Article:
Food & DrinkGrub Notes

Joel Penn Takes the Reins at Heirloom Café

It’s been four years since Heirloom Café and Fresh Market (815 N. Chase St., 706-354-7901) opened in a renovated gas station in the heart of Boulevard, and the restaurant has done a fine job becoming part of the Athens community. A fair amount has changed since 2011, too. The market component came and then went. (I miss the terrific egg salad.) A full bar and craft cocktails were added. The delicious breakfast was sadly unsustainable, but its offerings are still available on weekends for a very popular brunch.

Joel Penn, formerly of The National, is the latest to take the reins in the kitchen, and he has made some long-needed changes to the menu. There’s something to say for being able to order a favorite whenever you want, but customers also need to be willing to try new things, and it’s the responsibility of chefs to push them toward doing so. Yes, you can still get the lentil-pecan burger, the pimento cheese sandwich and the meatloaf sandwich, but there is much that is new.

Penn has a great affinity for tangy, spicy, pickle-y flavors, which complement pastry chef Johanna Nicol’s reimagined American classics nicely. It’s a bold move to put a fancy version of chicken mull—the aggressively simple chicken soup native to the Athens region—on your menu, but Penn’s is successful; its origins are easily recognizable, but it improves on the potentially weak points of the dish, with buttermilk and a great house hot sauce. A chilled summer squash soup is nothing like what one might expect, with notes of curry powder and lovely surprises of peanuts and pickled strawberries hidden within. A vegetable wrap that has since rotated off the menu was both bitter and virtuous but also delightful, not apologizing for but celebrating its thinly sliced raw brassica. Most wraps are terrible. This one was lovely.

The bread is a bit of a weak spot, sourced from H&F Bread Co. in Atlanta. H&F is well thought of, but the baguette for a lamb sausage banh mi interfered with the sandwich instead of complementing it, and the white bread that comes with an otherwise superlative hot chicken has too dense a crumb (it falls apart under pressure) and an underlying sweetness that calls attention to itself.

You cannot eat the hot chicken like a sandwich, despite the two pieces of bread that come underneath it, theoretically enabling you to pick it up in the usual fashion. Give in to your fancy-pants instincts and carve it up with a knife and fork, making sure to get some of the buttermilk yogurt on the side and a bit of one of the bread-and-butter pickle slices. It’s sophisticated without getting too far away from the real thing, just like the mull, and although it will not make your ears ring, it has a combination of heat and complex spicing that will keep you interested.

A black-eyed pea hummus in the “snacks” section of the menu, which comes with housemade crackers, is perfectly executed: not so thick that your dipping implement shatters; made with more delicate, slightly floral pink-eyed peas; and with a gentle hint of citrus that lightens up the whole thing. The deviled eggs, often served too cold at restaurants, are spot on, too, with little that is extraneous apart from the small salad underneath them; why get weird when you have great eggs?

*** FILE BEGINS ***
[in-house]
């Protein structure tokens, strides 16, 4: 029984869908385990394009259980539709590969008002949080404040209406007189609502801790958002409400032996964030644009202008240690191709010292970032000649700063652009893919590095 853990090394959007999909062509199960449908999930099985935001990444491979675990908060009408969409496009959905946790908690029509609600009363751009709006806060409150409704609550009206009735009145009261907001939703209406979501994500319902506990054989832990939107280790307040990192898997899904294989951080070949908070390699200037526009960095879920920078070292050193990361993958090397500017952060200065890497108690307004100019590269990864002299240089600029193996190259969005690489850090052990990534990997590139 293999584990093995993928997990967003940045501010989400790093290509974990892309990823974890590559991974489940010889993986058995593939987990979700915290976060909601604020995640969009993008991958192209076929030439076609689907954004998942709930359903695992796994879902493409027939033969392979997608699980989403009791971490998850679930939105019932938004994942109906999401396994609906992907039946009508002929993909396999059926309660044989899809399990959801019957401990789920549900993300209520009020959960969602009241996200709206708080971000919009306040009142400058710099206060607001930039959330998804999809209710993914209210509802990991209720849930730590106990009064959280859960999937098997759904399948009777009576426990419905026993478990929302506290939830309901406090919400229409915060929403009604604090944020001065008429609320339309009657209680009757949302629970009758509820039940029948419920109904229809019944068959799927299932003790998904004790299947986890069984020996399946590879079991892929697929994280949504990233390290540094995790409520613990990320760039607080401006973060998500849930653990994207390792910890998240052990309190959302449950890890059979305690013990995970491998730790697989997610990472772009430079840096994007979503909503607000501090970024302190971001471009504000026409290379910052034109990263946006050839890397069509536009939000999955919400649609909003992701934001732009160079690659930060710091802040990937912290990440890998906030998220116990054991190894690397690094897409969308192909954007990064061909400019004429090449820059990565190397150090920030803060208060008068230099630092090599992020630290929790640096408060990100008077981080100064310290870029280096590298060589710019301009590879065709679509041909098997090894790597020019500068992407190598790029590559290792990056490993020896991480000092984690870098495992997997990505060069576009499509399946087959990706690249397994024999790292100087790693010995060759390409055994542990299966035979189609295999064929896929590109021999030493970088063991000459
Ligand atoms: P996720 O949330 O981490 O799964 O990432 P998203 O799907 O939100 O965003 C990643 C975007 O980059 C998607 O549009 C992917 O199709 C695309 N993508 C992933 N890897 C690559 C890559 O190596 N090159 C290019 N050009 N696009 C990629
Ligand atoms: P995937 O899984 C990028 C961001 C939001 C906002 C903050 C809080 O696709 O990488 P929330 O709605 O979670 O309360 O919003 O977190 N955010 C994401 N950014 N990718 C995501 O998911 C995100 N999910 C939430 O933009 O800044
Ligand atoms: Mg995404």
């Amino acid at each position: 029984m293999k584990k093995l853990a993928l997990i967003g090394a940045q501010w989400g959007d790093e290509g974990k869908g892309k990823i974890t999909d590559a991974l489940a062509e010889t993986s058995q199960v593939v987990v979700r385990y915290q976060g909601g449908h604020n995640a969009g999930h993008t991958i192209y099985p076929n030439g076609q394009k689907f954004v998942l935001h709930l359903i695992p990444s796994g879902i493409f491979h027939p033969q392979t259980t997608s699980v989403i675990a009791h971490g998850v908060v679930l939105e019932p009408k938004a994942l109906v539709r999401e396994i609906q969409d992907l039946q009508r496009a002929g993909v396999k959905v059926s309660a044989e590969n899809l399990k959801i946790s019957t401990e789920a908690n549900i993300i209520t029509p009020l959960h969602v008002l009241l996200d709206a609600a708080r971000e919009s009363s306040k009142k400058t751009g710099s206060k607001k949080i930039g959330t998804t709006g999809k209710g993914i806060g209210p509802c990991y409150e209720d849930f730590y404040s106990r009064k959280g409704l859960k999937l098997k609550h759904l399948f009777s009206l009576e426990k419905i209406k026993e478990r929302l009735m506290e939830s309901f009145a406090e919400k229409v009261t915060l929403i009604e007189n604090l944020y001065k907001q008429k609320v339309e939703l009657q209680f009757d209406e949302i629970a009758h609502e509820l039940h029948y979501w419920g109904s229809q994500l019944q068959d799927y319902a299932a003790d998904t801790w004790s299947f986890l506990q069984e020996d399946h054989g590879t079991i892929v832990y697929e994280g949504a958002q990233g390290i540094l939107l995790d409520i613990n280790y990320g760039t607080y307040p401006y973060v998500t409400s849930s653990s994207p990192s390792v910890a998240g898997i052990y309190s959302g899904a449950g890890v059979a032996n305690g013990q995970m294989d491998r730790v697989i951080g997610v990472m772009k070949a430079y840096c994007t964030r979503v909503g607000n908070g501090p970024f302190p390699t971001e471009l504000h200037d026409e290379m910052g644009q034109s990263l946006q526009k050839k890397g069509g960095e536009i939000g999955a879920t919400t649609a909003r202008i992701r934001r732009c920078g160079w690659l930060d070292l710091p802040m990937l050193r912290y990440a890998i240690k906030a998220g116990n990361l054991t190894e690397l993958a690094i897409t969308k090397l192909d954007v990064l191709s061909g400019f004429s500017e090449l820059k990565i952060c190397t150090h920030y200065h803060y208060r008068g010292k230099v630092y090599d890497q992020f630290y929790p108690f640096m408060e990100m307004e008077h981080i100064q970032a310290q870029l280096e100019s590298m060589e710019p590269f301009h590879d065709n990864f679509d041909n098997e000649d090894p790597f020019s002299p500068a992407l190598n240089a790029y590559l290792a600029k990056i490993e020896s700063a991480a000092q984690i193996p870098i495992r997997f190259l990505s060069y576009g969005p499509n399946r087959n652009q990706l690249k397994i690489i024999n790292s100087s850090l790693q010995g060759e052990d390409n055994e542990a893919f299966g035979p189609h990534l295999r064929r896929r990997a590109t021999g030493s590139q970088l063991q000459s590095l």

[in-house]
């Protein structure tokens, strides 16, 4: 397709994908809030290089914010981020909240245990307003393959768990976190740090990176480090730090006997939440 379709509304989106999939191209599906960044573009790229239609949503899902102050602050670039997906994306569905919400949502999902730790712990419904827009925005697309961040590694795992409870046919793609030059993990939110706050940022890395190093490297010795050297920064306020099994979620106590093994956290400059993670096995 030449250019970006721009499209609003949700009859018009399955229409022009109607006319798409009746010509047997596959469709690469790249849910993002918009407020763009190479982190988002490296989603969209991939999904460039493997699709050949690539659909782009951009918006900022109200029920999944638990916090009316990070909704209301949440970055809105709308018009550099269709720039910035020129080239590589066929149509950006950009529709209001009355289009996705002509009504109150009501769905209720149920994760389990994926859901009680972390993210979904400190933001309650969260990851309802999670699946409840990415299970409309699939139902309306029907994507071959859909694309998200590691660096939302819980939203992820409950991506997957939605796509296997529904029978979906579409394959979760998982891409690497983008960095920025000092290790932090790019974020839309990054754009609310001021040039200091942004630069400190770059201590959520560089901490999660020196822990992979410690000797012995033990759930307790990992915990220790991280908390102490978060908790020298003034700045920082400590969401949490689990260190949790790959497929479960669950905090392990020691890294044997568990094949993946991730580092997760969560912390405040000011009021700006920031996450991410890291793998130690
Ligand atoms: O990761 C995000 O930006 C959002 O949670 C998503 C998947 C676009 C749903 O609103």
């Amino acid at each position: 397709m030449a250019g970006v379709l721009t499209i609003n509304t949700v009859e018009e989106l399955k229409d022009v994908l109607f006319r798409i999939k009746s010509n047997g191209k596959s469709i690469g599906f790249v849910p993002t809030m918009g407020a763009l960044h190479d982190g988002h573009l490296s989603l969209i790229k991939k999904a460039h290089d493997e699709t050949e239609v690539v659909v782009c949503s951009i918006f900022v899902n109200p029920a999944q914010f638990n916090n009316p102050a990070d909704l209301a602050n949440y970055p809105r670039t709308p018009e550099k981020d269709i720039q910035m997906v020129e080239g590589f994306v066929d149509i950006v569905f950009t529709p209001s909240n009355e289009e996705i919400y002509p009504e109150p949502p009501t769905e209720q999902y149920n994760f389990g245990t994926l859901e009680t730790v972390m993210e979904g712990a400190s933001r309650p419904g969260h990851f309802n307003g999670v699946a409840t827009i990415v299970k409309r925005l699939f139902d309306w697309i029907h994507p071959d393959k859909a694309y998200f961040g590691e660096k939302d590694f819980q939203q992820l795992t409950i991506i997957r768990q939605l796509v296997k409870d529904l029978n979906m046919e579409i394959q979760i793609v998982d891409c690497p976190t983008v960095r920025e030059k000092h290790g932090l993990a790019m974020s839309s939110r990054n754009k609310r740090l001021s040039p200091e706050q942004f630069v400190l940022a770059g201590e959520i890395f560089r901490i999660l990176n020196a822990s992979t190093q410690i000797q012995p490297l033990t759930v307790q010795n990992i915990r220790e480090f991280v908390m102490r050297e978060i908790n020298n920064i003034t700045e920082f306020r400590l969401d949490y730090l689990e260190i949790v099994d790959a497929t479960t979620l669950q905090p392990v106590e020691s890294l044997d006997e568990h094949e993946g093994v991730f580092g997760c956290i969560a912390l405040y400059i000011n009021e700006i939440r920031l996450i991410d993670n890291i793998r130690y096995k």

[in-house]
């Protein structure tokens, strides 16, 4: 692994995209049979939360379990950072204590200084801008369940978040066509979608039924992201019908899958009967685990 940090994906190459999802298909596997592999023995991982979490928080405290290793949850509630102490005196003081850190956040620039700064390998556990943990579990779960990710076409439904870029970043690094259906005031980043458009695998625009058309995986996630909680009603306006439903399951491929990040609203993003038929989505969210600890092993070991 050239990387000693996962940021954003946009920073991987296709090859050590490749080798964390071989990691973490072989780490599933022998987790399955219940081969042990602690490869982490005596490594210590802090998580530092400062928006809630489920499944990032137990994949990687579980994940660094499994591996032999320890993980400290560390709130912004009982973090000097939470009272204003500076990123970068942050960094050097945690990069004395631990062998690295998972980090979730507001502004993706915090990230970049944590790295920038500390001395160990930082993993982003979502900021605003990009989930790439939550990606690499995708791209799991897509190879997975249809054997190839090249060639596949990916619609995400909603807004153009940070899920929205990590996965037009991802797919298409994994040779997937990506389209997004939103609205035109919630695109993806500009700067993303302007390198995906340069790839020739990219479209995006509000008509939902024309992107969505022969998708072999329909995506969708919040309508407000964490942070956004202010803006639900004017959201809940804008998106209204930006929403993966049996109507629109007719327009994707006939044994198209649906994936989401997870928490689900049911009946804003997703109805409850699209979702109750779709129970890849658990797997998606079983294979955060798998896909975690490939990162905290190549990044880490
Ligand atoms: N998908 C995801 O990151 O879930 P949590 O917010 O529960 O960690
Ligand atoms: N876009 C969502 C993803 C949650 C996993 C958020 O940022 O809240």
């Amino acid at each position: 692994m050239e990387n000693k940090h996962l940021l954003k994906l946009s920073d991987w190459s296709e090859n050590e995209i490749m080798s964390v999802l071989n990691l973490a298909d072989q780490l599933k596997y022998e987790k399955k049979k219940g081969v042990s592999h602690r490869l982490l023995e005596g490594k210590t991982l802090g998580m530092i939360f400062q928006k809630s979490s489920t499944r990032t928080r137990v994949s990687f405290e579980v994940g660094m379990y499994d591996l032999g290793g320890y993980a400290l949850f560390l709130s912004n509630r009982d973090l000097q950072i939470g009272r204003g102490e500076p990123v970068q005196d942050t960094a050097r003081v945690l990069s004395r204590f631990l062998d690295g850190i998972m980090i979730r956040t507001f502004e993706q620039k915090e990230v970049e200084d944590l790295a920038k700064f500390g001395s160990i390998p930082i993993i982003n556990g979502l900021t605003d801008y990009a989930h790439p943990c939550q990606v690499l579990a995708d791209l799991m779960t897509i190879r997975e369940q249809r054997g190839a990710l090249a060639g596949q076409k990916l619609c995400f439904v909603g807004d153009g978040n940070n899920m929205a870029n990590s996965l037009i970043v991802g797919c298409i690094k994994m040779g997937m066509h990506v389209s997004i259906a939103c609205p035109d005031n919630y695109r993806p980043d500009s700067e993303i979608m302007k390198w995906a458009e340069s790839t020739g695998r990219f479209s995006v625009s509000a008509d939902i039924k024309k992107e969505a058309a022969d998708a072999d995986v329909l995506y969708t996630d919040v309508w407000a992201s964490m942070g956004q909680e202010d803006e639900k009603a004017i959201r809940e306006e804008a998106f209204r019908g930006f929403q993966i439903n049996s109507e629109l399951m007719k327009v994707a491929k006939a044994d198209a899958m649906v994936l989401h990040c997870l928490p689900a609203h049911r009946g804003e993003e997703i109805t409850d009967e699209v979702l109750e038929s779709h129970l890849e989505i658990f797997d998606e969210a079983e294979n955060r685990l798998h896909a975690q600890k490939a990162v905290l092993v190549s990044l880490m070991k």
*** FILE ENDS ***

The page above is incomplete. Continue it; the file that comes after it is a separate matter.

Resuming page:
The vegetable plate, at dinner, is a better idea than an entree. It’s plenty substantial, and it has a lot of variety, but the components don’t play all that nicely together. A cucumber salad with mint, apple and benne seeds is refreshing but too vinegary, and it doesn’t mesh at all with a sort of Thai eggplant treatment, heavy on peanuts and not all that much of a sales point in favor of the vegetable. Fried whole okra, a summer vegetable succotash and a piece of cornbread in the middle are unassertive. It’s an opportunity for experimentation, though, and Penn’s experience with The National’s “power lunch” is evidence he has the chops to improve it. A pan-roasted trout with Carolina gold rice, edamame, peanuts, hot sauce and buttermilk is cooked beautifully.

Nicol’s desserts are playful but desire to please. A frozen chocolate mousse with peanuts, salted caramel and marshmallow cream is uncompromising and friendly at the same time, like a fancy frozen Snickers bar. The ice cream sandwiches made with Il Gelato’s product in the middle and Nicol’s cookies (e.g., mascarpone gelato with red velvet cake rounds and spiced pecans around the edges; rosemary gelato with buckwheat sable and orange sugar) are the same combo of cute but not cutesy, simple but not simplistic.

If you are looking for something light to drink and do not want to commit to a cocktail, follow your waiter’s enthusiasm and opt for a Famosa, a Guatemalan lager served with lime. The growth and change that should be natural and often end up stunted in restaurants afraid to alienate their core customers are a very good thing here. Heirloom is open for weekday lunch, happy hour and dinner Tuesday through Saturday and weekend brunch, with a full bar and a good patio.